A CONFERENCE first is being organised by the Scottish Newspaper Society, to debate, among other things, Press self-regulation.
The conference is scheduled to take place on the afternoon prior to the Scottish Press Awards, which the SNS runs.
Says the SNS, about the event, on the 24th of next month: “[It] will discuss the new system of self-regulation, how success can be found in the digital age and whether the correct systems are in place to hold the powerful to account.
“Speakers will include Lord Black of Brentwood; Professor Philip Schlessinger; Scottish Information Commissioner, Rosemary Agnew; Media Scotland managing director, Allan Rennie; Sunday Herald editor, Richard Walker; and director of digital development at The BIG Partnership, Allan Barr.”
The conference is being run in association with partner, ScotRail.
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THE arts quango, Creative Scotland, has appointed a partner at ‘one of the UK’s leading media and entertainment law firms’ as its director of film and media.
As announced here, in a media release on allmediascotland, Natalie Usher is currently a partner in the film and TV group at Lee & Thompson, and that she “specialises in the financing, production and distribution of film and TV, representing producers and financiers”.
She takes up her new post in May.
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QUESTIONS about copyright – particularly as they apply to TV, film and music – are tackled in a new website launched by academics from, among other places, the University of Glasgow.
Says a report on the Glasgow University website: “With the way in which TV, movies and music are produced, distributed and consumed changed forever, questions of copyright have never been more relevant.”
It continues: “Copyrightuser.org is a new website that seeks to answer some of these thorny questions.”
Copyrightuser describes itself as “an independent online resource aimed at making UK Copyright Law accessible to creators and members of the public”.
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ADVICE on how to embark on a career in the media is being offered at a two-day event in Glasgow, that kicked off earlier today.
Say organisers, Creative Loop, in a media release about their Student Media Festival: “Featuring an enviable line-up of media sector professionals at the top of their profession, this year’s festival boasts its most impressive programme yet and is specifically designed for Scotland’s emerging talent in digital media, radio and film and television.”
Among those on the bill are George Ergatoudis, head of Music at BBC Radio 1, Martel Maxwell (author and broadcaster), Des Clarke (Capital FM), Paul Harper (Real Radio) and George Bowie (Clyde 1).
It’s free to attend and no registration is necessary. It continues tomorrow.
For more details, click here.
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EAGLE-eyed readers might have recognised the name, Alan Smart – aka ‘Citizen Smart’ – reportedly told in court that he had no case to answer over a protest song performed outside a Tory Party conference, in Stirling last year.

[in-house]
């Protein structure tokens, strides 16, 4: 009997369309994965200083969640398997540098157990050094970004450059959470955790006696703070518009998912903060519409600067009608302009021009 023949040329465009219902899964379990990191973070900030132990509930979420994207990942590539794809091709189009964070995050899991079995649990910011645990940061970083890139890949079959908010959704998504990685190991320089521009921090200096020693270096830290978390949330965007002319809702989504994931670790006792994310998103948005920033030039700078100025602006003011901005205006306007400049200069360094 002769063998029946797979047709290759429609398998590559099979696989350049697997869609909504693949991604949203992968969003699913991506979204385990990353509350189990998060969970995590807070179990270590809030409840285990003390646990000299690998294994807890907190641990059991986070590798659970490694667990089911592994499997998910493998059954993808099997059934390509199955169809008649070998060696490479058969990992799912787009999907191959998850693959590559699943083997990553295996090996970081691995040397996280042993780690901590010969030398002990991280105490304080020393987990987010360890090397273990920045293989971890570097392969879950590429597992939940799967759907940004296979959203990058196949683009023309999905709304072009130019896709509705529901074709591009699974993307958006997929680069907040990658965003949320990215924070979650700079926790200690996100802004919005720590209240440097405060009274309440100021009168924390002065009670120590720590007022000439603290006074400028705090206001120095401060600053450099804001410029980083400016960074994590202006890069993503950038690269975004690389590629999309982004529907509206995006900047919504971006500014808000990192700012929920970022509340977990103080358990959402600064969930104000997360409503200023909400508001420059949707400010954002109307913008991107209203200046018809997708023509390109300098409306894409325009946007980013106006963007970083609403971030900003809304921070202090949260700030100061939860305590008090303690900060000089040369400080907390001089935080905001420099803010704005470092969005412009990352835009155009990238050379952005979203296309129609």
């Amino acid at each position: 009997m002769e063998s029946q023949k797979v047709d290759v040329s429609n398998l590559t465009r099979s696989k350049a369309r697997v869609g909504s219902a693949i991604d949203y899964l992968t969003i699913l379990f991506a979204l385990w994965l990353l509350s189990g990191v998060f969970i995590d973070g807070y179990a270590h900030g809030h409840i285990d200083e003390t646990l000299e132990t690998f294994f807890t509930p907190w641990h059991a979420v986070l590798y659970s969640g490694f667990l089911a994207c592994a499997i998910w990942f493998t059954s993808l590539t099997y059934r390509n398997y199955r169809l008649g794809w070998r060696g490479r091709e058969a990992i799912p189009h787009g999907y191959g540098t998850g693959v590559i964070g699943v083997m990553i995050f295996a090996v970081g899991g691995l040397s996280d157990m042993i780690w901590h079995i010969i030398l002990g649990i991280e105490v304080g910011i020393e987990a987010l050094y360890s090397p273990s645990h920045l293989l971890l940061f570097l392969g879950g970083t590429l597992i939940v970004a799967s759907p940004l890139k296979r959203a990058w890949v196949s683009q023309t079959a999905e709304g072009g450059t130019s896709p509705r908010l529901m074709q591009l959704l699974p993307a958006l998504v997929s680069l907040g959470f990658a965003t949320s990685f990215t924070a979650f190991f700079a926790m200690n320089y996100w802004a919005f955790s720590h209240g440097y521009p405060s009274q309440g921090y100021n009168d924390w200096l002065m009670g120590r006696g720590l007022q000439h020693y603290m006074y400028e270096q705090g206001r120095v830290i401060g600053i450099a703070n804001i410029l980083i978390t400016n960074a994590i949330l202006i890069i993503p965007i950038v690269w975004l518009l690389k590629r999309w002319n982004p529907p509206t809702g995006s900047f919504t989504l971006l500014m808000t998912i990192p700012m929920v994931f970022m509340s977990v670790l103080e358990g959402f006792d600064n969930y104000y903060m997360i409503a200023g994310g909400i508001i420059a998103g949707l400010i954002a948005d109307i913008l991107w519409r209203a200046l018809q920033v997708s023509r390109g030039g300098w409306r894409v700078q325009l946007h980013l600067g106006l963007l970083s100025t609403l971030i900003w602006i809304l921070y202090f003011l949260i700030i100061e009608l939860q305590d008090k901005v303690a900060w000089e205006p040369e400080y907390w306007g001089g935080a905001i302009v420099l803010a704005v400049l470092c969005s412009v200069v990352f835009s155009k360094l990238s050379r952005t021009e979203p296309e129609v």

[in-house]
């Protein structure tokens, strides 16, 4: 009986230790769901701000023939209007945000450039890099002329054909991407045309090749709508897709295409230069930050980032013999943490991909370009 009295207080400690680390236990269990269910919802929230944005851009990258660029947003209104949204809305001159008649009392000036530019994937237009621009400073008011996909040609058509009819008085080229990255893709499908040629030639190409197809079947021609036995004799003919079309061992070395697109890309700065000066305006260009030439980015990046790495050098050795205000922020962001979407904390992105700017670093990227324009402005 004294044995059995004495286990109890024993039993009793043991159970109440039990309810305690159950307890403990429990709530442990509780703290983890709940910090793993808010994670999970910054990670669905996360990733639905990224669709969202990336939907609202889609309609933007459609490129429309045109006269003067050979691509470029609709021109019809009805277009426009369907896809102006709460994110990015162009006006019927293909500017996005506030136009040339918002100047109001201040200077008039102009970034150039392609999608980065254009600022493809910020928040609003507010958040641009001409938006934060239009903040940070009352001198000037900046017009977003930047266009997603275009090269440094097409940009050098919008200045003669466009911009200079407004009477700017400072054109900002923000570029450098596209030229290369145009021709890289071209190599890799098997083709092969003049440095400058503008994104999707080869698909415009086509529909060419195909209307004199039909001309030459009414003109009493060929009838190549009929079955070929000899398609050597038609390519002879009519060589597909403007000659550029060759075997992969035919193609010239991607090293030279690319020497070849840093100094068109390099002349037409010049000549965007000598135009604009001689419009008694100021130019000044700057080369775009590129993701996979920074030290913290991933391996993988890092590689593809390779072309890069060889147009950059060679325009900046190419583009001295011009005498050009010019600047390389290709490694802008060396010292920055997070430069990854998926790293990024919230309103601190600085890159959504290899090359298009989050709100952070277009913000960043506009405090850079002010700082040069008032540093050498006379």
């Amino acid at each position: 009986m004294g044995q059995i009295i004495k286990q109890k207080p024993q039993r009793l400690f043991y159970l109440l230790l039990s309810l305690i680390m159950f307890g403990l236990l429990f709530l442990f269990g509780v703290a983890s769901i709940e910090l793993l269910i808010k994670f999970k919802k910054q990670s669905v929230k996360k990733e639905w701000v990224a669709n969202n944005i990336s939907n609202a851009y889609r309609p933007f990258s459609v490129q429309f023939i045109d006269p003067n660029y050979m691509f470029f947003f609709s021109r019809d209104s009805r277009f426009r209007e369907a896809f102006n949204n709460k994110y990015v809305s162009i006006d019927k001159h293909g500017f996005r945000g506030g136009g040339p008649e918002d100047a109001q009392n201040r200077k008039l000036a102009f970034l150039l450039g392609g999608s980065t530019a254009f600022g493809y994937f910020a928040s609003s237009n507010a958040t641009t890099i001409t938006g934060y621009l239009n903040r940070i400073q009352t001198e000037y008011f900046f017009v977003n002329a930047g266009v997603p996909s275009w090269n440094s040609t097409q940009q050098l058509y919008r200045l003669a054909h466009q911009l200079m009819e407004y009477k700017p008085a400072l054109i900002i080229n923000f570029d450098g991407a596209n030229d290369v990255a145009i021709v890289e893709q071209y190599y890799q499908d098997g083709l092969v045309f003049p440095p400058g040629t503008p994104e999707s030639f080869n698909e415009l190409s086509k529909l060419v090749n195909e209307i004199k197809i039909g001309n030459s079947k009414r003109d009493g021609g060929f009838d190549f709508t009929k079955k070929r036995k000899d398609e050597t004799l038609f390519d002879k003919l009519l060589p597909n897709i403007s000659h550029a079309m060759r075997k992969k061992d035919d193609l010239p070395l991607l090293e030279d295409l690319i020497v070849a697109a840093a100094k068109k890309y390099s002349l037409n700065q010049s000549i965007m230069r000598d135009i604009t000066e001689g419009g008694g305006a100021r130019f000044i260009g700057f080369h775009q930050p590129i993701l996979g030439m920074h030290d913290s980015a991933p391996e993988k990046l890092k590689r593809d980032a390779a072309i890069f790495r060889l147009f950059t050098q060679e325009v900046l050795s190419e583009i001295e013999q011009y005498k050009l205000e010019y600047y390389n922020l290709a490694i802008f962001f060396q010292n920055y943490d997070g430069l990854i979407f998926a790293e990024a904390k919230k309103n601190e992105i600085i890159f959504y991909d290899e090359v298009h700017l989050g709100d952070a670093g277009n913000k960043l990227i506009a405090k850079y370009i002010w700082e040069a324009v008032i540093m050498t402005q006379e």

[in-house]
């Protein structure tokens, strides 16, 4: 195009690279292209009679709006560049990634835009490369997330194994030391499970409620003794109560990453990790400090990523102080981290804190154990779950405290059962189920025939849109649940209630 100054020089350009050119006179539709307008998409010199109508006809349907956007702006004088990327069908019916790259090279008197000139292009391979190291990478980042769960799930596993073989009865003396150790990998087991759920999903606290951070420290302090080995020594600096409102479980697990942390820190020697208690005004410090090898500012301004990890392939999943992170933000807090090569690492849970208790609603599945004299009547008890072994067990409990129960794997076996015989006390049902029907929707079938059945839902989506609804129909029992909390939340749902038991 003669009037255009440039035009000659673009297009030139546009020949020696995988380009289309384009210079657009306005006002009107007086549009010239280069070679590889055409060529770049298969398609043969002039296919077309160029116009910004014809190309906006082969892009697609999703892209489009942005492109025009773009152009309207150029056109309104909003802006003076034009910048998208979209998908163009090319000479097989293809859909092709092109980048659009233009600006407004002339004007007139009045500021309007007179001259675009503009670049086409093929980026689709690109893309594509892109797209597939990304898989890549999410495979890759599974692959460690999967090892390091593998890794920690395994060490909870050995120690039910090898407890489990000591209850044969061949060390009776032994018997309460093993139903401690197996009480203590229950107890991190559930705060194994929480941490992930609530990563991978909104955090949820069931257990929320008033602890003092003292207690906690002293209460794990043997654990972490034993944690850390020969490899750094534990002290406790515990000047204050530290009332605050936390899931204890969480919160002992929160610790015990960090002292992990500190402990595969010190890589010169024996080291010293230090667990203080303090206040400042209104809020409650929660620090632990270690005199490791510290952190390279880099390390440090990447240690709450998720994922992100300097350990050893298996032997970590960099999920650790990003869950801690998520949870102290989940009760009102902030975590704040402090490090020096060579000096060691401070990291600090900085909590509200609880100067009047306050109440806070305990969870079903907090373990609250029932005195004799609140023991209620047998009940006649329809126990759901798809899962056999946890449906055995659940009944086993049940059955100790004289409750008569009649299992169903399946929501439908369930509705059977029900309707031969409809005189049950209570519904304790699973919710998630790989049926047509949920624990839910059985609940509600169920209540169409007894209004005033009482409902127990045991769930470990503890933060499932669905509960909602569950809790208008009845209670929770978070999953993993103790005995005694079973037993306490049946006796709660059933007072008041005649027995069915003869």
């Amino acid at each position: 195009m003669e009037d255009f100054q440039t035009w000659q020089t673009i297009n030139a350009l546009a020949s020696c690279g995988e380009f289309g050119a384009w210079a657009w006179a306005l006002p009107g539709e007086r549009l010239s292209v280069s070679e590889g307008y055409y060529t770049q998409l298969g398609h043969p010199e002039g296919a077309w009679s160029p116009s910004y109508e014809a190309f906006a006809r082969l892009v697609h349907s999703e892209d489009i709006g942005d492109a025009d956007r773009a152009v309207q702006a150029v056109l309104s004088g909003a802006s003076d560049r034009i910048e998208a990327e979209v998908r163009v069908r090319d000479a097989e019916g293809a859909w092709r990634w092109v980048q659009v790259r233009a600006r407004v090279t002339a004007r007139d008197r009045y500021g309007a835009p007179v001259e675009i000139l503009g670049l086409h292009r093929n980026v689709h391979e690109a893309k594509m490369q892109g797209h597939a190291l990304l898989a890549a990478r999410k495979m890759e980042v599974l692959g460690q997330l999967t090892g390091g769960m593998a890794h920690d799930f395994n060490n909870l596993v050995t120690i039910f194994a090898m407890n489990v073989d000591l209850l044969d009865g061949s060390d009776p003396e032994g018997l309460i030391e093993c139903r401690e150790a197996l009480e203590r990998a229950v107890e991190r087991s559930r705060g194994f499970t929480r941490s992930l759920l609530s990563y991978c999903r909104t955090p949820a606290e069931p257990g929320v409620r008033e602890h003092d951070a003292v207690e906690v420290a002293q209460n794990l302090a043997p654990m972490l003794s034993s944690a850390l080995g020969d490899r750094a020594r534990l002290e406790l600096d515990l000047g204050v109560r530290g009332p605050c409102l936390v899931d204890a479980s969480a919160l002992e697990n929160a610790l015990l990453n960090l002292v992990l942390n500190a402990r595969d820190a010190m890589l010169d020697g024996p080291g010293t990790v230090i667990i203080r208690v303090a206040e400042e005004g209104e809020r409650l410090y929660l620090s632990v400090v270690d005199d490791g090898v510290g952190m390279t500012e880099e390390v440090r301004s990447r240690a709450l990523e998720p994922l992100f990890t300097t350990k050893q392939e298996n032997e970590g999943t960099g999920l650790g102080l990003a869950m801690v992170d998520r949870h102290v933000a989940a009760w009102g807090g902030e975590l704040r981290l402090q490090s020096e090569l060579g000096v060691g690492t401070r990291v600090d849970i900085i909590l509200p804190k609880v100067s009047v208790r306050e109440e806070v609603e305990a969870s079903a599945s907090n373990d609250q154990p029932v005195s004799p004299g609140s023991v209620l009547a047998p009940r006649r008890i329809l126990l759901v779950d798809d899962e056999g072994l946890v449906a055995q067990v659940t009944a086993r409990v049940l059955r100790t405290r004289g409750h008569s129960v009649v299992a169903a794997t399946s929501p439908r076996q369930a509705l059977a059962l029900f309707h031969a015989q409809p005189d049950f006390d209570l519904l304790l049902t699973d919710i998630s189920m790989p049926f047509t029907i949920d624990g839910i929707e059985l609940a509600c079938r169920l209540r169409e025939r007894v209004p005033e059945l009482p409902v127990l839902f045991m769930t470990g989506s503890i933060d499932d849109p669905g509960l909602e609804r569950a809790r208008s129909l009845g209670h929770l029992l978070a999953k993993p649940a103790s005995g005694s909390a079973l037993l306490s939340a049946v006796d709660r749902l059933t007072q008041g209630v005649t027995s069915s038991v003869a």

As The Herald notes, it’s Alan Smart, “a former head of current affairs at STV and who has also run broadcasting at the Scottish Parliament…”.
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THE Scots journalist, Sheena McDonald, has been named a member of a commission tasked to overhaul the child protection policies of the Scottish Catholic Church.
The McLellan Commission – reports the Scottish Catholic Observer – is being headed by the Very Reverend Dr Andrew McLellan, a former moderator of the Church of Scotland and a former head of HM Inspectorate of Prisons for Scotland.
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THE Scottish Police Federation has reportedly worked with what is described as a ’boutique production company’ to produce three films showing what the police does.
Says The Drum media and marketing magazine, of the SPF’s #itswhatwedo initiative: “The three films aim to raise awareness of the difficult decisions police officers are faced with. Commissioned by Tinker Taylor TV to produce the three films, Brain Candy Films brought each of the three stories to life through the use of a single, continuous take, a method decided upon by Brain Candy’s director of photography, James Stoneley, and director, Simon Ellis.”
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ORIGINAL copies of a magazine edited by First World War poet, Wilfred Owen, while he recovered from shell shock in Scotland, have been reportedly found after a near decade-long search.
Says The Scotsman: “Three copies of ‘The Hydra’, the magazine of Craiglockhart War Hospital, now part of Edinburgh Napier University, have been donated to institution.”
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MONDAY’S edition of Your Noon Briefing noted a meeting taking place later that day, to discuss comics.
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